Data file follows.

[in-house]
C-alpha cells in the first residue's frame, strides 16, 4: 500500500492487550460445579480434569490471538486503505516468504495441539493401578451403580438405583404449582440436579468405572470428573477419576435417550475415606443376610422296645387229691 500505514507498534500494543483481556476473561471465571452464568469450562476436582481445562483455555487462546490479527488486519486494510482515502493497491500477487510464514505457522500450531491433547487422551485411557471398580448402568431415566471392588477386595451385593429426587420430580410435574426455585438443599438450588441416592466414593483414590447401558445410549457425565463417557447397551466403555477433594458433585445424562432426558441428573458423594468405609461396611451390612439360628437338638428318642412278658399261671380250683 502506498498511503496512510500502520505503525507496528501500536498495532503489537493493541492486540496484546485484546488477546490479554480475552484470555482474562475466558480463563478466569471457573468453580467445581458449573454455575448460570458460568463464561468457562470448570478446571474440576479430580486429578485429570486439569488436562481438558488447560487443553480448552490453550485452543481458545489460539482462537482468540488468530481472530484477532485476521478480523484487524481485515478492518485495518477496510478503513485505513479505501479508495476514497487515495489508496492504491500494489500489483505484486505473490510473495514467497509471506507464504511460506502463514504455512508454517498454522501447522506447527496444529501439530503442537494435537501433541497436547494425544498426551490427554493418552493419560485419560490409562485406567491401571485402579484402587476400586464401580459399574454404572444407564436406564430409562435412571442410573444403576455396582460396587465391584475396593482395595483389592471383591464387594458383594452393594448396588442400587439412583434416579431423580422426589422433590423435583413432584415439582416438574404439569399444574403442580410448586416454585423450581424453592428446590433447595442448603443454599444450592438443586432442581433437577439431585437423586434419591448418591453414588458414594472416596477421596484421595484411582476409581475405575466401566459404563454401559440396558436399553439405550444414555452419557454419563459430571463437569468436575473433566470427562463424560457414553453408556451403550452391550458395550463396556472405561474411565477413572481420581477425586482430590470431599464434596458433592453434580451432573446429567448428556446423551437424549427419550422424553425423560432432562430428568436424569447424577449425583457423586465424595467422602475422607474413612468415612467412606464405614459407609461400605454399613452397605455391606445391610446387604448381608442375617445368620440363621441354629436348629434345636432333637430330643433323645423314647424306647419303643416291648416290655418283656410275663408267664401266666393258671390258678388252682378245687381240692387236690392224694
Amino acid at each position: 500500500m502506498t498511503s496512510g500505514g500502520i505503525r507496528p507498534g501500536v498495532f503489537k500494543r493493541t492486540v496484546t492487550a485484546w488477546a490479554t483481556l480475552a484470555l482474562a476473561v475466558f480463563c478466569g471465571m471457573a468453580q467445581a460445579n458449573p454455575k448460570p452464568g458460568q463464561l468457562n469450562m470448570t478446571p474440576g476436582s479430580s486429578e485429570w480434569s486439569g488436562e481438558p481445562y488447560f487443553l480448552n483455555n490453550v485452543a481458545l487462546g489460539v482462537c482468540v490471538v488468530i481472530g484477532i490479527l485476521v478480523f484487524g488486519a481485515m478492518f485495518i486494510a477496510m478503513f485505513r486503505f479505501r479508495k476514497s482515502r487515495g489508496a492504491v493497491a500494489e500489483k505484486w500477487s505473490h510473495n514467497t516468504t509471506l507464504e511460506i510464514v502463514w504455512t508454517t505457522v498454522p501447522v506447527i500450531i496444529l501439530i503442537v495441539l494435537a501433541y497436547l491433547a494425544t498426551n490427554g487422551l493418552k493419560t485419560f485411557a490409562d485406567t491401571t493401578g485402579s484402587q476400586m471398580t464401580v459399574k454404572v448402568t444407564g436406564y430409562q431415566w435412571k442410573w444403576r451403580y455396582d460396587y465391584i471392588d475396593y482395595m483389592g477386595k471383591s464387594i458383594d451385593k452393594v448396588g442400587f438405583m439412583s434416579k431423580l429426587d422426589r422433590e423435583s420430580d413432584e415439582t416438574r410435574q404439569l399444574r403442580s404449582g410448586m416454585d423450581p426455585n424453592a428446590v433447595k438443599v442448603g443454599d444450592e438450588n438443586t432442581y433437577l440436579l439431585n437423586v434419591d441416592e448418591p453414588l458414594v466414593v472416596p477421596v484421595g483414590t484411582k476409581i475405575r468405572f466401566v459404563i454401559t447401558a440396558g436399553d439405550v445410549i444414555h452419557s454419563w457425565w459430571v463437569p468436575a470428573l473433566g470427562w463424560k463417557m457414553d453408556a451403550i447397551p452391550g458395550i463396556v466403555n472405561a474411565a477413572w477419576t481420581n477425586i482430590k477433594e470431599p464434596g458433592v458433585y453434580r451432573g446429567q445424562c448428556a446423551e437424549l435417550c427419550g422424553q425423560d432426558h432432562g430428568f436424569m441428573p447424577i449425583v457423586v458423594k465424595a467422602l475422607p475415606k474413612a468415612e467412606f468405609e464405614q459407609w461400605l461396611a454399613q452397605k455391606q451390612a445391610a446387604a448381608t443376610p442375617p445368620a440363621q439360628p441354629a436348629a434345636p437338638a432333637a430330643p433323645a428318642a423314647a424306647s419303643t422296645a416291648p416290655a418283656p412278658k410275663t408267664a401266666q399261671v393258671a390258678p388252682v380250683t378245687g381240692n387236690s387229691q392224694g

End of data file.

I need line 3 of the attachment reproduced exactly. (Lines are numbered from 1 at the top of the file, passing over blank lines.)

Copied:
Amino acid at each position: 500500500m502506498t498511503s496512510g500505514g500502520i505503525r507496528p507498534g501500536v498495532f503489537k500494543r493493541t492486540v496484546t492487550a485484546w488477546a490479554t483481556l480475552a484470555l482474562a476473561v475466558f480463563c478466569g471465571m471457573a468453580q467445581a460445579n458449573p454455575k448460570p452464568g458460568q463464561l468457562n469450562m470448570t478446571p474440576g476436582s479430580s486429578e485429570w480434569s486439569g488436562e481438558p481445562y488447560f487443553l480448552n483455555n490453550v485452543a481458545l487462546g489460539v482462537c482468540v490471538v488468530i481472530g484477532i490479527l485476521v478480523f484487524g488486519a481485515m478492518f485495518i486494510a477496510m478503513f485505513r486503505f479505501r479508495k476514497s482515502r487515495g489508496a492504491v493497491a500494489e500489483k505484486w500477487s505473490h510473495n514467497t516468504t509471506l507464504e511460506i510464514v502463514w504455512t508454517t505457522v498454522p501447522v506447527i500450531i496444529l501439530i503442537v495441539l494435537a501433541y497436547l491433547a494425544t498426551n490427554g487422551l493418552k493419560t485419560f485411557a490409562d485406567t491401571t493401578g485402579s484402587q476400586m471398580t464401580v459399574k454404572v448402568t444407564g436406564y430409562q431415566w435412571k442410573w444403576r451403580y455396582d460396587y465391584i471392588d475396593y482395595m483389592g477386595k471383591s464387594i458383594d451385593k452393594v448396588g442400587f438405583m439412583s434416579k431423580l429426587d422426589r422433590e423435583s420430580d413432584e415439582t416438574r410435574q404439569l399444574r403442580s404449582g410448586m416454585d423450581p426455585n424453592a428446590v433447595k438443599v442448603g443454599d444450592e438450588n438443586t432442581y433437577l440436579l439431585n437423586v434419591d441416592e448418591p453414588l458414594v466414593v472416596p477421596v484421595g483414590t484411582k476409581i475405575r468405572f466401566v459404563i454401559t447401558a440396558g436399553d439405550v445410549i444414555h452419557s454419563w457425565w459430571v463437569p468436575a470428573l473433566g470427562w463424560k463417557m457414553d453408556a451403550i447397551p452391550g458395550i463396556v466403555n472405561a474411565a477413572w477419576t481420581n477425586i482430590k477433594e470431599p464434596g458433592v458433585y453434580r451432573g446429567q445424562c448428556a446423551e437424549l435417550c427419550g422424553q425423560d432426558h432432562g430428568f436424569m441428573p447424577i449425583v457423586v458423594k465424595a467422602l475422607p475415606k474413612a468415612e467412606f468405609e464405614q459407609w461400605l461396611a454399613q452397605k455391606q451390612a445391610a446387604a448381608t443376610p442375617p445368620a440363621q439360628p441354629a436348629a434345636p437338638a432333637a430330643p433323645a428318642a423314647a424306647s419303643t422296645a416291648p416290655a418283656p412278658k410275663t408267664a401266666q399261671v393258671a390258678p388252682v380250683t378245687g381240692n387236690s387229691q392224694g